After a recent incident at a Friendly's in Norwich, Connecticut, a group of moms are planning to stage a "nursing demonstration" in support of mothers breastfeeding in Connecticut.
Mother Tabitha Donohue is claiming that employees at her local Friendly's asked her to "cover up," and that a manager asked if she "thought she was offending anyone." In response, Donohue and others have planned a "nurse-in" for today at 3 PM at the same Friendly's, an event to which 57 people have signed up. We'll have to see how many actually show, but that would be an impressive demonstration.
It's important to note that the law solidly backs Donohue up: Connecticut law states in no uncertain terms that an employee at any public place cannot "limit the right of a mother to breast-feed her child." This means that they "cannot request that the mother stop breastfeeding her baby, cover up, move to a different room or area, or leave."
Friendly's has already gone into damage control, saying that they welcome breastfeeding in their restaurants. According to them, the child was laying on the table at the time (I'm not sure how this changes anything? It's still more sanitary than the shit 90% of customers do to their tables), and that the manager approached Donohue "to see if there was a better option to accommodate them." Apparently, other patrons had also complained.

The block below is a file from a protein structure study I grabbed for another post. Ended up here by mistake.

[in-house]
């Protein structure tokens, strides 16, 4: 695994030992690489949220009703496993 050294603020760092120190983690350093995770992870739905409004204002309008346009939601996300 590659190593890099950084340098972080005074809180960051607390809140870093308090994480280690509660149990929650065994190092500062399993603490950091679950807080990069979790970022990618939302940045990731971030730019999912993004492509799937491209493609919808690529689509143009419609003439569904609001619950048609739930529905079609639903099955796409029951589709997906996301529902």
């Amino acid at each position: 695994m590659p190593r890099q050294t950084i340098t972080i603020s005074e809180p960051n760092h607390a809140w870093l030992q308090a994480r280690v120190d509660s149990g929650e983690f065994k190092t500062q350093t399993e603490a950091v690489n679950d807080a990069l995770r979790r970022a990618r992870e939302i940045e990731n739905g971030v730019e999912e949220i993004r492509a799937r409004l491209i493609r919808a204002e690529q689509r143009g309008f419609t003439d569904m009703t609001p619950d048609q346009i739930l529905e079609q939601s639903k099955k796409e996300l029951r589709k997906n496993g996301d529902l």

This isn't the first time this has happened: in 2010, a mother at a Glendale, Arizona McDonald's was asked to leave by a manager after breastfeeding her six-month-old son. Glendale moms then organized the same sort of nursing demonstration planned in Connecticut. As in the most recent incident, the law backs up the mom — Arizona law states that mothers are legally entitled to breastfeed in any public space where they are legally authorized to be.
I'll admit that I still find it momentarily surprising when I see a mother breastfeeding in a public place. I probably shouldn't, but we're really weird as a society when it comes to boobs in public, even when they're being used in their exact context for why they even exist, and that sort of conditioning doesn't just erase itself over night. At the same time, I really don't get the opposition some people have to it, and I'd sure as hell never complain or ask a breastfeeding mom to cover up. I mean, no one's trying to ban farting in public, and that's a bodily function that affects people around you WAY more than breastfeeding does. Also, no one wants to ban farts in public because farts are fucking funny.
Image via Valua Vitaly/Shutterstock.